Istanbul Modern has announced that it will remain open over the weekend and therefore during the second and third days of Eid, on August 1 and 2.
It offers three separate exhibitions that can be visited with coronavirus precautions in place.
Istanbul Modern, the modern art museum in the cosmopolitan city that is home to a quarter of Turkey’s population, has announced that it will be open during Eid. It will only be closed on the first day, July 31, but will reopen its doors at the end of week for the second and third days of Eid which falls over the first two days of August. The museum will be closed on the Monday, as it is every start of the week, but will be back open to the public on Tuesday, August 4.
While a new museum is currently being built to house Istanbul Modern’s art, since May 2018, it has been staging exhibitions in its temporary space in Sishane, in the Beyoglu district. It reopened after the coronavirus lockdown on June 16, 2020, and is currently accepting visitors, albeit requiring them to adhere to necessary pandemic precautions. The museum recommends people reserve their visit online in order to avoid long queuing times on arrival.
In the exhibition which presents the museum’s new collection, the Istanbul Modern has selected artwork from Turkey’s post-1950s period, as well as works that are based on nature and the environment.
On the second floor of the museum, contemporary art from previous years that includes painting, sculpture, video, installation and photography – all based on nature and the environment – is on display. On the floor above, abstract and figurative art from Turkey’s post-1950s abstract era are displayed in a chronological order.
The forty works of art from thirty different artists, as well as the two artistic collaborations, and all the museum’s creations spanning various eras, will make for first time viewing for a lot of visitors.
The artists being showcased in the exhibit are Kuzgun Acar, Haluk Akakce, Erol Akyavas, Tomur Atagok, Alper Aydın, Barbara – Zafer Baran, Bedri Baykam, Cihat Burak, Ergin Cavusoglu, Nejad Melih Devrim, Latifa Echakhch, Nes’e Erdok, Abidin Elderoglu, Ahmet Elhan, Tayfun Erdogmus, Bedri Rahmi Eyuboglu, Eren Eyuboglu, Kamil Fırat, Mehmet Guleryuz, Neset Gunal, Balkan Naci Islimyeli, Ihsan Cemal Karaburcak, Komet, :MentalKLINIK, Nusret Nurdan, Orhan Peker, Jennifer Steinkamp, Ziya Tacir, Canan Tolon, F. Tulin, Omer Uluc, Fahrelnissa Zeid.
Istanbul Modern’s International Artist Residency Program, supported by the Istanbul Development Agency (ISTKA), has brought together ten artists from different regions of the world to work together with the city’s local craftspeople under the framework of a museum for the first time.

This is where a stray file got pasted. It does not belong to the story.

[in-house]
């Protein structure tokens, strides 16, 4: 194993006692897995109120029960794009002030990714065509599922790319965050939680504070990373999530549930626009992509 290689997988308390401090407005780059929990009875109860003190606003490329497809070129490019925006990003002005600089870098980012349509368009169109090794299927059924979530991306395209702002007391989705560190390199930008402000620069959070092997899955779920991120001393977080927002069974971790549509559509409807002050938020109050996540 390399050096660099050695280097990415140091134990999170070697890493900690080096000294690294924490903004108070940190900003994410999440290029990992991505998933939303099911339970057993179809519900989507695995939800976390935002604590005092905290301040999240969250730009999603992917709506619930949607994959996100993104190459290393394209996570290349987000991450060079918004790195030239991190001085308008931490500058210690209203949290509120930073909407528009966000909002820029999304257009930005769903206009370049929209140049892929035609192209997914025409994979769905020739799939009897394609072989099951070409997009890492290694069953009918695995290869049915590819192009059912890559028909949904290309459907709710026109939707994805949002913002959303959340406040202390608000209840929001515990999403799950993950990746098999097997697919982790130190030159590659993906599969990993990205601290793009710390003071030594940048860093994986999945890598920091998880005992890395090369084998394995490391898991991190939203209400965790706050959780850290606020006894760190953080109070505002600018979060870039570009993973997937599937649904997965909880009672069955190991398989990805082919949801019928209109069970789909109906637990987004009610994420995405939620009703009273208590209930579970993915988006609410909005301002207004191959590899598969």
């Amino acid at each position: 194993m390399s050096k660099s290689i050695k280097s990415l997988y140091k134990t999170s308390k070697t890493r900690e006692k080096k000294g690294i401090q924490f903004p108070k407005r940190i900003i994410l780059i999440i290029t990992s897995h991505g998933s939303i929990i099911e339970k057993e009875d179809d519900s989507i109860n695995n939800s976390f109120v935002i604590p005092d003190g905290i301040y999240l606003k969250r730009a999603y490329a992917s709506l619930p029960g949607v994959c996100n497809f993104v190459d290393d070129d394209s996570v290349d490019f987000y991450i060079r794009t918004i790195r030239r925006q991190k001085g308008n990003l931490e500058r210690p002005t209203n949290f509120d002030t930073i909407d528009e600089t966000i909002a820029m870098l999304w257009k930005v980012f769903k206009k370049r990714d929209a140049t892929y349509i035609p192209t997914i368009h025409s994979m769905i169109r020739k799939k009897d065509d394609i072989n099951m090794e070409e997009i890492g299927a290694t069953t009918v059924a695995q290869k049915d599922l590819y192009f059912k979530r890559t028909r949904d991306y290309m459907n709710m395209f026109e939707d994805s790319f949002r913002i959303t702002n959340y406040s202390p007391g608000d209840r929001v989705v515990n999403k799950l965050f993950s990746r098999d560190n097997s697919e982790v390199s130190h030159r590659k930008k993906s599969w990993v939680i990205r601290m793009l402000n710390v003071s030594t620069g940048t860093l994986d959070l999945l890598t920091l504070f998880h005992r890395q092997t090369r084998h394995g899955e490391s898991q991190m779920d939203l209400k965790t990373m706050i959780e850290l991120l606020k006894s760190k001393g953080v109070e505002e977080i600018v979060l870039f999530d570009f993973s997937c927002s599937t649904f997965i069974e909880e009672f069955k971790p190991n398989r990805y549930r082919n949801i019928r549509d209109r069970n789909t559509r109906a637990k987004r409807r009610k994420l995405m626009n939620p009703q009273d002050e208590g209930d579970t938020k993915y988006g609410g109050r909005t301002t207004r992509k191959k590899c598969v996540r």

The programme aims to promote Istanbul globally and increase its visibility at the same time. The guest artists have collaborated with local craftspeople and have focused on the artistic techniques of paper marbling, block-printing, embroidery and quilt making, as well as experimenting with metal masters and metal spinning.
According to the museum’s website, “The works in the exhibition address the relationship between craft, as in the manufacturing of a product in order to satisfy a need through skill of hand and talent, and art, as in the input of the artist producing his/her original idea as a means to add value to life.”
The residency program and its exhibition was curated by Oyku Ozsoy and Umit Mesci from Istanbul Modern’s curatorial staff, and comprises ten international artists’ works.The artists who have previously shown their work at international biennials and whose works are part of world- renowned museums’ and art institutions’ collections are: Faig Ahmed (Baku), Rana Begum (London), Benji Boyadgian (Jerusalem), Rodrigo Hernandez (Mexico City), Servet Kocyigit (Amsterdam), Outi Pieski (Utsjoki and Numminen), Randi & Katrine (Copenhagen), Wael Shawky (Alexandria and Philadelphia) and Jorinde Voigt (Berlin).
Istanbul Modern is showcasing the Turkish photographer Lutfi Ozkok’s photography. The artist has, since the 1950s, captured artists and literary figures from Turkey and from other parts of the world. The exhibition invites the viewer to contemplate the different meanings portrait photography represent, as well as considering how they help us bear witness to the passing of time.
The collection includes over eighty portraits by Ozkok, who has spent most of his life in Stockholm, Sweden, ranging from the 1950s to the 1990s. Among these photographs of leading artistic and literary figures from the post-World War II era, are twenty-four Nobel laureates – in all, the exhibition offers an overview of a “highly transformative time”.
Demet Yildiz, Istanbul Modern’s Photography Gallery Manager, has curated the show, offering texts, objects and documents to accompany the photographs to reveal the relationship between the photographer and the subject. The exhibition, the museum website notes, “describes a period through the artist’s personal story.”